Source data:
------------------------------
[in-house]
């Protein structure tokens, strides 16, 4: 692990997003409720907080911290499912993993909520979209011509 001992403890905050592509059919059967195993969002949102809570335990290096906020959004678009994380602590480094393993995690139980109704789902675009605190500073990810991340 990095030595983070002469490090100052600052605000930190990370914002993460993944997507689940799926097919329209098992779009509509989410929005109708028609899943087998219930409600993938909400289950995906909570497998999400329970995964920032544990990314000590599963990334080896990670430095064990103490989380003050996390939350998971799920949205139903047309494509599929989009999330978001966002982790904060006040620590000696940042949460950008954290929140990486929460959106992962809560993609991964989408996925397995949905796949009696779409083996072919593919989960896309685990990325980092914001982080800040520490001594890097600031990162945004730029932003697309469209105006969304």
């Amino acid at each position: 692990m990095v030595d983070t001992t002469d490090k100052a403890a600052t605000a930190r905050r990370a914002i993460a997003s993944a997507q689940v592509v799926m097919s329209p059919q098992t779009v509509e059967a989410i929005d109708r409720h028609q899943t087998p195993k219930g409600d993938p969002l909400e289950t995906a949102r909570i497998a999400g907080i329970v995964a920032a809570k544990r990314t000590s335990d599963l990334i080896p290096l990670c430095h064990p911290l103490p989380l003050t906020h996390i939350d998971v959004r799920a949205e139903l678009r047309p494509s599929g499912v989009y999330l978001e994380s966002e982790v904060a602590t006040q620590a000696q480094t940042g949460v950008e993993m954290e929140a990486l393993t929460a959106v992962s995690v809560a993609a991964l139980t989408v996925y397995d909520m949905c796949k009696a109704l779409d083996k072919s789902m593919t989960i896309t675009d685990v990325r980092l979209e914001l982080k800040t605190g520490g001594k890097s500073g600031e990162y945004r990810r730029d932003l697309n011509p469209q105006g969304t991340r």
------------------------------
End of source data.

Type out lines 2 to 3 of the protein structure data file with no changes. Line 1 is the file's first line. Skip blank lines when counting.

């Protein structure tokens, strides 16, 4: 692990997003409720907080911290499912993993909520979209011509 001992403890905050592509059919059967195993969002949102809570335990290096906020959004678009994380602590480094393993995690139980109704789902675009605190500073990810991340 990095030595983070002469490090100052600052605000930190990370914002993460993944997507689940799926097919329209098992779009509509989410929005109708028609899943087998219930409600993938909400289950995906909570497998999400329970995964920032544990990314000590599963990334080896990670430095064990103490989380003050996390939350998971799920949205139903047309494509599929989009999330978001966002982790904060006040620590000696940042949460950008954290929140990486929460959106992962809560993609991964989408996925397995949905796949009696779409083996072919593919989960896309685990990325980092914001982080800040520490001594890097600031990162945004730029932003697309469209105006969304």
């Amino acid at each position: 692990m990095v030595d983070t001992t002469d490090k100052a403890a600052t605000a930190r905050r990370a914002i993460a997003s993944a997507q689940v592509v799926m097919s329209p059919q098992t779009v509509e059967a989410i929005d109708r409720h028609q899943t087998p195993k219930g409600d993938p969002l909400e289950t995906a949102r909570i497998a999400g907080i329970v995964a920032a809570k544990r990314t000590s335990d599963l990334i080896p290096l990670c430095h064990p911290l103490p989380l003050t906020h996390i939350d998971v959004r799920a949205e139903l678009r047309p494509s599929g499912v989009y999330l978001e994380s966002e982790v904060a602590t006040q620590a000696q480094t940042g949460v950008e993993m954290e929140a990486l393993t929460a959106v992962s995690v809560a993609a991964l139980t989408v996925y397995d909520m949905c796949k009696a109704l779409d083996k072919s789902m593919t989960i896309t675009d685990v990325r980092l979209e914001l982080k800040t605190g520490g001594k890097s500073g600031e990162y945004r990810r730029d932003l697309n011509p469209q105006g969304t991340r």